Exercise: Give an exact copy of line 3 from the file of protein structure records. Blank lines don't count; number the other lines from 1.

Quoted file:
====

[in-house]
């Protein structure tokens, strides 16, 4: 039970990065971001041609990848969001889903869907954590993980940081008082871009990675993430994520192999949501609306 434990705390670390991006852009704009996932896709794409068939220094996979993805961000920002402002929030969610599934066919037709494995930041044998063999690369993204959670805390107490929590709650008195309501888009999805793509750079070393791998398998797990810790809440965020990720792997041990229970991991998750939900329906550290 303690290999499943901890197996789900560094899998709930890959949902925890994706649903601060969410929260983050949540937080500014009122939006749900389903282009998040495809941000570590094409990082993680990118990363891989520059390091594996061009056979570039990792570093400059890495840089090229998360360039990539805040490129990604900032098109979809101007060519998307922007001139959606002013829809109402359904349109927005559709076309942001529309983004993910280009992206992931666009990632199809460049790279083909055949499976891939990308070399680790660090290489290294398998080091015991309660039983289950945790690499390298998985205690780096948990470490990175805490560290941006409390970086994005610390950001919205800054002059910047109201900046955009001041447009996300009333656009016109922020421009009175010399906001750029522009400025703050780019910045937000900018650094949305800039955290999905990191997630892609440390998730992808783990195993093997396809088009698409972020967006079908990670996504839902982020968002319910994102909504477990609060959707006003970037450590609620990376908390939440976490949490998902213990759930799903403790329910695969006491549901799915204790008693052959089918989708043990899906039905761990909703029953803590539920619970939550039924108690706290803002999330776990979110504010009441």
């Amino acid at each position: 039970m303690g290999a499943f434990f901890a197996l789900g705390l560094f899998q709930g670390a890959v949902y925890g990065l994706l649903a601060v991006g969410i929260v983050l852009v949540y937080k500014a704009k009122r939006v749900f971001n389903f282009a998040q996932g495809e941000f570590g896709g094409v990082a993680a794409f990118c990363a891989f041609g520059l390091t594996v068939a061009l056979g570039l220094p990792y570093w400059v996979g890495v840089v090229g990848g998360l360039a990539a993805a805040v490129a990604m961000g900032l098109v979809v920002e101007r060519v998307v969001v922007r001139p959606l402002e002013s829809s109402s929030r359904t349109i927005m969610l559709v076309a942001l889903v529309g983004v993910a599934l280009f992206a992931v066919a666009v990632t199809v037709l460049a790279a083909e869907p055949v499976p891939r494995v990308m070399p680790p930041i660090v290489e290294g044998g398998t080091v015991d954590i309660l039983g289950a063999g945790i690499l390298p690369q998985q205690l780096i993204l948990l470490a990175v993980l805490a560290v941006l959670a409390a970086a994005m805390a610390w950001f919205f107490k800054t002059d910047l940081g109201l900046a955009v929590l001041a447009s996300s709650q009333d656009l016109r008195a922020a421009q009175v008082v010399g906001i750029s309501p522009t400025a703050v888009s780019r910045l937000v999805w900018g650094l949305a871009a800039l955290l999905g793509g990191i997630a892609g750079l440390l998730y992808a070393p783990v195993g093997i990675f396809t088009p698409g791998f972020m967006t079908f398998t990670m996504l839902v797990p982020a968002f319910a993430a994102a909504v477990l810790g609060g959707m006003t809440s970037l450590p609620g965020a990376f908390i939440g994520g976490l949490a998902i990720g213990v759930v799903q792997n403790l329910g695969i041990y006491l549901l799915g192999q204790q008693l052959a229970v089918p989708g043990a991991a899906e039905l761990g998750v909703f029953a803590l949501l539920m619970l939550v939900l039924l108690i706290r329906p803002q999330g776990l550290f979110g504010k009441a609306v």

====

């Amino acid at each position: 039970m303690g290999a499943f434990f901890a197996l789900g705390l560094f899998q709930g670390a890959v949902y925890g990065l994706l649903a601060v991006g969410i929260v983050l852009v949540y937080k500014a704009k009122r939006v749900f971001n389903f282009a998040q996932g495809e941000f570590g896709g094409v990082a993680a794409f990118c990363a891989f041609g520059l390091t594996v068939a061009l056979g570039l220094p990792y570093w400059v996979g890495v840089v090229g990848g998360l360039a990539a993805a805040v490129a990604m961000g900032l098109v979809v920002e101007r060519v998307v969001v922007r001139p959606l402002e002013s829809s109402s929030r359904t349109i927005m969610l559709v076309a942001l889903v529309g983004v993910a599934l280009f992206a992931v066919a666009v990632t199809v037709l460049a790279a083909e869907p055949v499976p891939r494995v990308m070399p680790p930041i660090v290489e290294g044998g398998t080091v015991d954590i309660l039983g289950a063999g945790i690499l390298p690369q998985q205690l780096i993204l948990l470490a990175v993980l805490a560290v941006l959670a409390a970086a994005m805390a610390w950001f919205f107490k800054t002059d910047l940081g109201l900046a955009v929590l001041a447009s996300s709650q009333d656009l016109r008195a922020a421009q009175v008082v010399g906001i750029s309501p522009t400025a703050v888009s780019r910045l937000v999805w900018g650094l949305a871009a800039l955290l999905g793509g990191i997630a892609g750079l440390l998730y992808a070393p783990v195993g093997i990675f396809t088009p698409g791998f972020m967006t079908f398998t990670m996504l839902v797990p982020a968002f319910a993430a994102a909504v477990l810790g609060g959707m006003t809440s970037l450590p609620g965020a990376f908390i939440g994520g976490l949490a998902i990720g213990v759930v799903q792997n403790l329910g695969i041990y006491l549901l799915g192999q204790q008693l052959a229970v089918p989708g043990a991991a899906e039905l761990g998750v909703f029953a803590l949501l539920m619970l939550v939900l039924l108690i706290r329906p803002q999330g776990l550290f979110g504010k009441a609306v």